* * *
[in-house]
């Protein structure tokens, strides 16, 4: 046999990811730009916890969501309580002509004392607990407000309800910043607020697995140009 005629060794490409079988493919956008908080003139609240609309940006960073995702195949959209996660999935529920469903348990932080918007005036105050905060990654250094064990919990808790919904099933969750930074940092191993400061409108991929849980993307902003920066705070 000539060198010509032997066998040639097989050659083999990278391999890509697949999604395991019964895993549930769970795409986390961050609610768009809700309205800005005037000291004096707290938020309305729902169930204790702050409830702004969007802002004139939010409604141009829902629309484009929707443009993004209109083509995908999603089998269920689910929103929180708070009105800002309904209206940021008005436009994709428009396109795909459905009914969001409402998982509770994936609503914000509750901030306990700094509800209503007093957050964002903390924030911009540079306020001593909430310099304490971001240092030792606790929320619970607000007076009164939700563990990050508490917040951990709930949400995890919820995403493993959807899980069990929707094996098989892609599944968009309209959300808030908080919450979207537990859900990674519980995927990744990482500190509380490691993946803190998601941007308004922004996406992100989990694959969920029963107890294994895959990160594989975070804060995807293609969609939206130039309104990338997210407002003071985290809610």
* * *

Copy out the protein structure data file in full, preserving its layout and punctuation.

[in-house]
């Protein structure tokens, strides 16, 4: 046999990811730009916890969501309580002509004392607990407000309800910043607020697995140009 005629060794490409079988493919956008908080003139609240609309940006960073995702195949959209996660999935529920469903348990932080918007005036105050905060990654250094064990919990808790919904099933969750930074940092191993400061409108991929849980993307902003920066705070 000539060198010509032997066998040639097989050659083999990278391999890509697949999604395991019964895993549930769970795409986390961050609610768009809700309205800005005037000291004096707290938020309305729902169930204790702050409830702004969007802002004139939010409604141009829902629309484009929707443009993004209109083509995908999603089998269920689910929103929180708070009105800002309904209206940021008005436009994709428009396109795909459905009914969001409402998982509770994936609503914000509750901030306990700094509800209503007093957050964002903390924030911009540079306020001593909430310099304490971001240092030792606790929320619970607000007076009164939700563990990050508490917040951990709930949400995890919820995403493993959807899980069990929707094996098989892609599944968009309209959300808030908080919450979207537990859900990674519980995927990744990482500190509380490691993946803190998601941007308004922004996406992100989990694959969920029963107890294994895959990160594989975070804060995807293609969609939206130039309104990338997210407002003071985290809610």